2012.10.31 Sybil Diccion: Supreme Court justice election is very important
One of the least talked about races in the upcoming election is that of the Michigan Supreme Court. Seven justices reign on our court but this year, there are three vacancies and in my estimation, this race is more important than that of governor.
We all know the Michigan Supreme Court is our state's court of last resort. They hear only cases that will have a significant impact on the state and its people. Therefore, it is imperative that our chosen justices remain independent and impartial. However, recent studies by the law schools of the University of Chicago, New York University and Duke University found that the Michigan Supreme Court ranked dead last among our nation's state supreme courts when it came to the court’s independence. According to these studies, “the court's decisions reversed decades of established and honored law when they ruled in favor of corporations and the insurance industry more than any other court in the nation.”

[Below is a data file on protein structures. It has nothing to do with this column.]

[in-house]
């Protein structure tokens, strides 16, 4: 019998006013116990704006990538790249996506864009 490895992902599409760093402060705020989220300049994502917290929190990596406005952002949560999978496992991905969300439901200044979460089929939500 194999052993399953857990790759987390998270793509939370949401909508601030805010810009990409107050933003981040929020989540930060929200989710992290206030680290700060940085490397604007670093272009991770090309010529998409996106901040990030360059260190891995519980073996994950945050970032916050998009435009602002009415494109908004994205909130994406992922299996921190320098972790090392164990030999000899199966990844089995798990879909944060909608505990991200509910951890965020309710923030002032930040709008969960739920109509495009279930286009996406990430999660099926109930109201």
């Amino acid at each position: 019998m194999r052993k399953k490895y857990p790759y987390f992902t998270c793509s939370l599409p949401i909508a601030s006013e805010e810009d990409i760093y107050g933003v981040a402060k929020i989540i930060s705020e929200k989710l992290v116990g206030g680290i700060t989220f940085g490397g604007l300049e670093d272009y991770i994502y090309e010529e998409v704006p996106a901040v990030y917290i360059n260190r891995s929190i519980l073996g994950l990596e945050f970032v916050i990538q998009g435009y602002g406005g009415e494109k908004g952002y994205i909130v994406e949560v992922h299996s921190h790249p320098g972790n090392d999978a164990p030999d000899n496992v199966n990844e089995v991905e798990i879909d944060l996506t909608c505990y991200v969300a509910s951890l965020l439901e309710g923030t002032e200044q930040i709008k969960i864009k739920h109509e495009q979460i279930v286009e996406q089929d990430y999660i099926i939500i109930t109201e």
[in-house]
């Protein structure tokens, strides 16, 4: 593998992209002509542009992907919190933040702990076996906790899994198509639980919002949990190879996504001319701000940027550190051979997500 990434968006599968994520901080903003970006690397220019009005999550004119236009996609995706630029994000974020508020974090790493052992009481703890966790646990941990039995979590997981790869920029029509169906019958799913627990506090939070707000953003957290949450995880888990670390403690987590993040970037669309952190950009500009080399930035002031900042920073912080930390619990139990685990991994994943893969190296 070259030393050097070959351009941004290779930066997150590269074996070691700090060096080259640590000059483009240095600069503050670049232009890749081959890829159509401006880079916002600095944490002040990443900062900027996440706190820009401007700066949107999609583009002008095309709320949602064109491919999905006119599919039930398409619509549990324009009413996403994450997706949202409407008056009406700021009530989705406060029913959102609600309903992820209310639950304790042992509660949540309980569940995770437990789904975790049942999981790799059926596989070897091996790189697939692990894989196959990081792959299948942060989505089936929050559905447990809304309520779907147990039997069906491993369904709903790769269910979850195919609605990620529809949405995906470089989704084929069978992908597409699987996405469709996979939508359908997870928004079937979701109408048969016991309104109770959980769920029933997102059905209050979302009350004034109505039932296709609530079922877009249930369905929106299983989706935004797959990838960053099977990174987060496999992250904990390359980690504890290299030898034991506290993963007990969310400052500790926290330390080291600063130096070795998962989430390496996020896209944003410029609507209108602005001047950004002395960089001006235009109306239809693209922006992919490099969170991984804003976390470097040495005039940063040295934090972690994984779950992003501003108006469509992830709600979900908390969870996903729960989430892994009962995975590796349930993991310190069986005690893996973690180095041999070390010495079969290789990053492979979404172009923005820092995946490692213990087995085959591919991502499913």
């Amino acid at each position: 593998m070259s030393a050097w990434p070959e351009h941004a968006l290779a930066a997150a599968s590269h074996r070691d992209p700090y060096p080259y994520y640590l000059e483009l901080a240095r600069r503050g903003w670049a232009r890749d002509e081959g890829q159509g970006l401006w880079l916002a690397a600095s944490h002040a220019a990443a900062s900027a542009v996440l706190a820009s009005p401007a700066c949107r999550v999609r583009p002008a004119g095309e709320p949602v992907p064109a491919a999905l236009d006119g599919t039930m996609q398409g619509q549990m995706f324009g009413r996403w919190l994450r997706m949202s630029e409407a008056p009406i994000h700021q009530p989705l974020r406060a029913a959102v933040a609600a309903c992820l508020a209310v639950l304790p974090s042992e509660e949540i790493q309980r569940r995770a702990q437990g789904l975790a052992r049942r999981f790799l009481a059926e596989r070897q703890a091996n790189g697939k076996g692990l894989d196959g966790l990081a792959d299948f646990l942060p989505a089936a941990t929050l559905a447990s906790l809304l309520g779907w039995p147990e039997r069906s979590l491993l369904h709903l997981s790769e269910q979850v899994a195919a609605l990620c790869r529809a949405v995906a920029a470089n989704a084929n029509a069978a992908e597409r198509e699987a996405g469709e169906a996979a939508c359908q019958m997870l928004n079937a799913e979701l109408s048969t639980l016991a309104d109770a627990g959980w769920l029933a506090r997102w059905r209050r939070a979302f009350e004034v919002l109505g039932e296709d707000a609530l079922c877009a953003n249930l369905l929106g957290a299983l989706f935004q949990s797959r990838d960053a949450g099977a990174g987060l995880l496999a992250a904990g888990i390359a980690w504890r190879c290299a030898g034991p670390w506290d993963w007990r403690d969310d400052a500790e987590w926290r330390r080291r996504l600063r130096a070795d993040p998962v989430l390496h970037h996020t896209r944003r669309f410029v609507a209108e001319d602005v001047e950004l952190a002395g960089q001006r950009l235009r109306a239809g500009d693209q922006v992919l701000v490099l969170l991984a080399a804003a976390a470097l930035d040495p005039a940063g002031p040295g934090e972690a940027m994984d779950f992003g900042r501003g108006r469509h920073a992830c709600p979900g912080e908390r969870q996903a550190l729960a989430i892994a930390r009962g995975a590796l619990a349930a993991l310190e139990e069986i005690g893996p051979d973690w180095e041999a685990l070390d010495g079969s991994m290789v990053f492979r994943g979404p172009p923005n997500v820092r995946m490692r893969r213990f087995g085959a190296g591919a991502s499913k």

This all began early in Governor Engler’s terms of office when tort reform swept over Michigan. According to the Resource Center in Kalamazoo, “Not only did he (Governor Engler) manage to pass unfair laws disadvantaging working people and families but he also packed our Michigan State Supreme Court with the most biased and corporative judges this state has ever seen.” From 1999 (when a conservative Republican majority was first seated) to 2008, the court had overruled 38 of its prior decisions, in contrast to the previous 10-year period 1989–1998, in which the court had overruled only eight prior decisions. http://domemagazine.com/glazer/lg0211
Because of the shameful results of these studies, we, as thoughtful citizens, need to research the candidates and make our choices based on the history of the candidate. All too frequently, we fail to vote for supreme court justices because the names of the candidates appear on the non-partisan section of the ballot. Anyone who casts a straight party ticket on Election Day will not cast a vote for the Supreme Court unless they specifically select the non-partisan section on the reverse side of the ballot.
I have deliberately spent a great deal of time looking at the candidates' backgrounds and have found the Three Supremes who have proven over and over that they take the term "non-partisan" very seriously are McCormack, Kelley and Johnson. Their selection would literally "raise the bar," thus increasing our standing once again to Number One standing in the nation.
– Sybil Diccion
Main St., Morenci